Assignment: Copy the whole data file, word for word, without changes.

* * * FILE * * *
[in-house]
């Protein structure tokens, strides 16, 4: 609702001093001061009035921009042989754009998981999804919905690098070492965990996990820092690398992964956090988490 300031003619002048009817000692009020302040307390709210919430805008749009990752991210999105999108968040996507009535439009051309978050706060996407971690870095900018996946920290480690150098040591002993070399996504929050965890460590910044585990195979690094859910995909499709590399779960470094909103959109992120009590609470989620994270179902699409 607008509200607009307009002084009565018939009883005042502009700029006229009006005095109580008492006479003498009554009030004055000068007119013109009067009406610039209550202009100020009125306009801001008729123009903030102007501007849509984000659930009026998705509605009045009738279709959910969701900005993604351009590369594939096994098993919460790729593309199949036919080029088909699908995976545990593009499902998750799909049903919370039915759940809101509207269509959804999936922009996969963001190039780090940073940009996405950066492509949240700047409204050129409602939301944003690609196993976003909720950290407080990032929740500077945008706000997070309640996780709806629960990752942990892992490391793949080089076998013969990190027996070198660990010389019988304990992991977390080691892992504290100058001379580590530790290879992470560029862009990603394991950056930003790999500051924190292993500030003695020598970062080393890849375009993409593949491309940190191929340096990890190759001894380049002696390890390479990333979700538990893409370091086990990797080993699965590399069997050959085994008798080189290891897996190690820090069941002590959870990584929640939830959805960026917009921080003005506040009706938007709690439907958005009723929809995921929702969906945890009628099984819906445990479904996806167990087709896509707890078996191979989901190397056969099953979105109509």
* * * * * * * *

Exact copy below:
[in-house]
């Protein structure tokens, strides 16, 4: 609702001093001061009035921009042989754009998981999804919905690098070492965990996990820092690398992964956090988490 300031003619002048009817000692009020302040307390709210919430805008749009990752991210999105999108968040996507009535439009051309978050706060996407971690870095900018996946920290480690150098040591002993070399996504929050965890460590910044585990195979690094859910995909499709590399779960470094909103959109992120009590609470989620994270179902699409 607008509200607009307009002084009565018939009883005042502009700029006229009006005095109580008492006479003498009554009030004055000068007119013109009067009406610039209550202009100020009125306009801001008729123009903030102007501007849509984000659930009026998705509605009045009738279709959910969701900005993604351009590369594939096994098993919460790729593309199949036919080029088909699908995976545990593009499902998750799909049903919370039915759940809101509207269509959804999936922009996969963001190039780090940073940009996405950066492509949240700047409204050129409602939301944003690609196993976003909720950290407080990032929740500077945008706000997070309640996780709806629960990752942990892992490391793949080089076998013969990190027996070198660990010389019988304990992991977390080691892992504290100058001379580590530790290879992470560029862009990603394991950056930003790999500051924190292993500030003695020598970062080393890849375009993409593949491309940190191929340096990890190759001894380049002696390890390479990333979700538990893409370091086990990797080993699965590399069997050959085994008798080189290891897996190690820090069941002590959870990584929640939830959805960026917009921080003005506040009706938007709690439907958005009723929809995921929702969906945890009628099984819906445990479904996806167990087709896509707890078996191979989901190397056969099953979105109509």